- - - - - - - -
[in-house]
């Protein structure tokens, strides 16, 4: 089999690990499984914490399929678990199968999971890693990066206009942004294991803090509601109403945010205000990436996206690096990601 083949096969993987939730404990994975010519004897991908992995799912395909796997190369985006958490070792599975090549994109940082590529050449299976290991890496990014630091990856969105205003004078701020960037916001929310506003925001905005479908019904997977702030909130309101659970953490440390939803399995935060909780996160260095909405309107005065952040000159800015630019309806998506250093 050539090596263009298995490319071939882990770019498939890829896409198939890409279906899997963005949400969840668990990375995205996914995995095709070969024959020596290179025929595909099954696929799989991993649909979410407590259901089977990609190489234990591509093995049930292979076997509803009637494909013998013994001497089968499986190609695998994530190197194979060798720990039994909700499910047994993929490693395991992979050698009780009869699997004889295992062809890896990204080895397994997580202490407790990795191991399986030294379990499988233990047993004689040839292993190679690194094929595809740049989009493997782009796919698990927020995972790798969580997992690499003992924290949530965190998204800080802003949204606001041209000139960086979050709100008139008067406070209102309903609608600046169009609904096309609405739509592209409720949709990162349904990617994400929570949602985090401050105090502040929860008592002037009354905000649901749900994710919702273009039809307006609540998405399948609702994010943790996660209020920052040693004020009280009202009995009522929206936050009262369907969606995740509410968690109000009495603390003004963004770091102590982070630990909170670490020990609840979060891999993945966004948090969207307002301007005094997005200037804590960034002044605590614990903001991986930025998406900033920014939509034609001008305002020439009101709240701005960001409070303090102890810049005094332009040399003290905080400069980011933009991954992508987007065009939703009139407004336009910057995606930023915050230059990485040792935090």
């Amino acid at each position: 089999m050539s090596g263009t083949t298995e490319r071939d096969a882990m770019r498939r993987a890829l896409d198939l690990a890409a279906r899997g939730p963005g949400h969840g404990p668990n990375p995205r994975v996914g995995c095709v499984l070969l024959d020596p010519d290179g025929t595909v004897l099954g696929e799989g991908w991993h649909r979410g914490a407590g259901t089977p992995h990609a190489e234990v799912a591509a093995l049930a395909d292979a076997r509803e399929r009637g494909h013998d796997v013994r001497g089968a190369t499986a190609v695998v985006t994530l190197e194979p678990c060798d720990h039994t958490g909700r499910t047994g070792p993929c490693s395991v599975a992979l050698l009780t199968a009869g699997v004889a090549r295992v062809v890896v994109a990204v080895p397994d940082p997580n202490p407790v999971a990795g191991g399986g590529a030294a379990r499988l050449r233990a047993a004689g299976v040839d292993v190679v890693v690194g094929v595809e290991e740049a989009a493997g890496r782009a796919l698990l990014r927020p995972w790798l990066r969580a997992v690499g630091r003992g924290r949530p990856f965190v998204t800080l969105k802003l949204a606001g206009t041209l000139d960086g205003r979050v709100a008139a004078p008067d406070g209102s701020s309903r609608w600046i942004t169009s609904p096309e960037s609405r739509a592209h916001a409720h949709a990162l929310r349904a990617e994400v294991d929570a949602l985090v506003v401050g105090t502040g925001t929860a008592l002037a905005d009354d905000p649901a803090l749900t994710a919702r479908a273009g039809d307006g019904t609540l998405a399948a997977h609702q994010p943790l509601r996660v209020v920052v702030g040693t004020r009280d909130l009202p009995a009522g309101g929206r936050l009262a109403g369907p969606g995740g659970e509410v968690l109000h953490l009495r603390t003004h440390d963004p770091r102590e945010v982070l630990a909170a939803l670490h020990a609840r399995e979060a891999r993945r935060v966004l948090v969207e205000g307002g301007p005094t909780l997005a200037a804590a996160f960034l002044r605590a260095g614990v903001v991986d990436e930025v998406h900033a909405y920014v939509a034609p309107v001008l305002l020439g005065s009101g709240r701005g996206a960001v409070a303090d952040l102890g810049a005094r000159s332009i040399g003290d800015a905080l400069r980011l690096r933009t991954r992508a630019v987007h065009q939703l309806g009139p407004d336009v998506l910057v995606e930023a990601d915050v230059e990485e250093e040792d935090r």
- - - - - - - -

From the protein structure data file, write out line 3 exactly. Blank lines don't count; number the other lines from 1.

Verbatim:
């Amino acid at each position: 089999m050539s090596g263009t083949t298995e490319r071939d096969a882990m770019r498939r993987a890829l896409d198939l690990a890409a279906r899997g939730p963005g949400h969840g404990p668990n990375p995205r994975v996914g995995c095709v499984l070969l024959d020596p010519d290179g025929t595909v004897l099954g696929e799989g991908w991993h649909r979410g914490a407590g259901t089977p992995h990609a190489e234990v799912a591509a093995l049930a395909d292979a076997r509803e399929r009637g494909h013998d796997v013994r001497g089968a190369t499986a190609v695998v985006t994530l190197e194979p678990c060798d720990h039994t958490g909700r499910t047994g070792p993929c490693s395991v599975a992979l050698l009780t199968a009869g699997v004889a090549r295992v062809v890896v994109a990204v080895p397994d940082p997580n202490p407790v999971a990795g191991g399986g590529a030294a379990r499988l050449r233990a047993a004689g299976v040839d292993v190679v890693v690194g094929v595809e290991e740049a989009a493997g890496r782009a796919l698990l990014r927020p995972w790798l990066r969580a997992v690499g630091r003992g924290r949530p990856f965190v998204t800080l969105k802003l949204a606001g206009t041209l000139d960086g205003r979050v709100a008139a004078p008067d406070g209102s701020s309903r609608w600046i942004t169009s609904p096309e960037s609405r739509a592209h916001a409720h949709a990162l929310r349904a990617e994400v294991d929570a949602l985090v506003v401050g105090t502040g925001t929860a008592l002037a905005d009354d905000p649901a803090l749900t994710a919702r479908a273009g039809d307006g019904t609540l998405a399948a997977h609702q994010p943790l509601r996660v209020v920052v702030g040693t004020r009280d909130l009202p009995a009522g309101g929206r936050l009262a109403g369907p969606g995740g659970e509410v968690l109000h953490l009495r603390t003004h440390d963004p770091r102590e945010v982070l630990a909170a939803l670490h020990a609840r399995e979060a891999r993945r935060v966004l948090v969207e205000g307002g301007p005094t909780l997005a200037a804590a996160f960034l002044r605590a260095g614990v903001v991986d990436e930025v998406h900033a909405y920014v939509a034609p309107v001008l305002l020439g005065s009101g709240r701005g996206a960001v409070a303090d952040l102890g810049a005094r000159s332009i040399g003290d800015a905080l400069r980011l690096r933009t991954r992508a630019v987007h065009q939703l309806g009139p407004d336009v998506l910057v995606e930023a990601d915050v230059e990485e250093e040792d935090r």